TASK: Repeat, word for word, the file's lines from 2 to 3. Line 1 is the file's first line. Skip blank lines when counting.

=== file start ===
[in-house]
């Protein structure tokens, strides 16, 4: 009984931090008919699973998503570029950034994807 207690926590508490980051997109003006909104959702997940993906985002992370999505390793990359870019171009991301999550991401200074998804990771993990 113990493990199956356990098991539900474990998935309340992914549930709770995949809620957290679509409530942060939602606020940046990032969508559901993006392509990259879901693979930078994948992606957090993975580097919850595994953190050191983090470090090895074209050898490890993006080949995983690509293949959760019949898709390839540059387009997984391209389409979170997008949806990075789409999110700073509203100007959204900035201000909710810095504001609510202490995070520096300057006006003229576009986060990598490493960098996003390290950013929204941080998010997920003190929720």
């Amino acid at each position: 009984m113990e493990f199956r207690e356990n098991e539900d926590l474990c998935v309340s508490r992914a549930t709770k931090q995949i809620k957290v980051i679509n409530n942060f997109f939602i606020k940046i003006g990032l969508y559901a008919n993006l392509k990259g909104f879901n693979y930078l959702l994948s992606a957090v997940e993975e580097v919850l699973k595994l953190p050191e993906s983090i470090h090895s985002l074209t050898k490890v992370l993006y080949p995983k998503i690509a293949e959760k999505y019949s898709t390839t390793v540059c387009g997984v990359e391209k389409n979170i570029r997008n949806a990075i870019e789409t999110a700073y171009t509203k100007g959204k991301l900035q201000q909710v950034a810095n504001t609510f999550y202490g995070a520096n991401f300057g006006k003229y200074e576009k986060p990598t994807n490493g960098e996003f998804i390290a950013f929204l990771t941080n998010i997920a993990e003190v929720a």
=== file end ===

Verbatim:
């Protein structure tokens, strides 16, 4: 009984931090008919699973998503570029950034994807 207690926590508490980051997109003006909104959702997940993906985002992370999505390793990359870019171009991301999550991401200074998804990771993990 113990493990199956356990098991539900474990998935309340992914549930709770995949809620957290679509409530942060939602606020940046990032969508559901993006392509990259879901693979930078994948992606957090993975580097919850595994953190050191983090470090090895074209050898490890993006080949995983690509293949959760019949898709390839540059387009997984391209389409979170997008949806990075789409999110700073509203100007959204900035201000909710810095504001609510202490995070520096300057006006003229576009986060990598490493960098996003390290950013929204941080998010997920003190929720």
């Amino acid at each position: 009984m113990e493990f199956r207690e356990n098991e539900d926590l474990c998935v309340s508490r992914a549930t709770k931090q995949i809620k957290v980051i679509n409530n942060f997109f939602i606020k940046i003006g990032l969508y559901a008919n993006l392509k990259g909104f879901n693979y930078l959702l994948s992606a957090v997940e993975e580097v919850l699973k595994l953190p050191e993906s983090i470090h090895s985002l074209t050898k490890v992370l993006y080949p995983k998503i690509a293949e959760k999505y019949s898709t390839t390793v540059c387009g997984v990359e391209k389409n979170i570029r997008n949806a990075i870019e789409t999110a700073y171009t509203k100007g959204k991301l900035q201000q909710v950034a810095n504001t609510f999550y202490g995070a520096n991401f300057g006006k003229y200074e576009k986060p990598t994807n490493g960098e996003f998804i390290a950013f929204l990771t941080n998010i997920a993990e003190v929720a």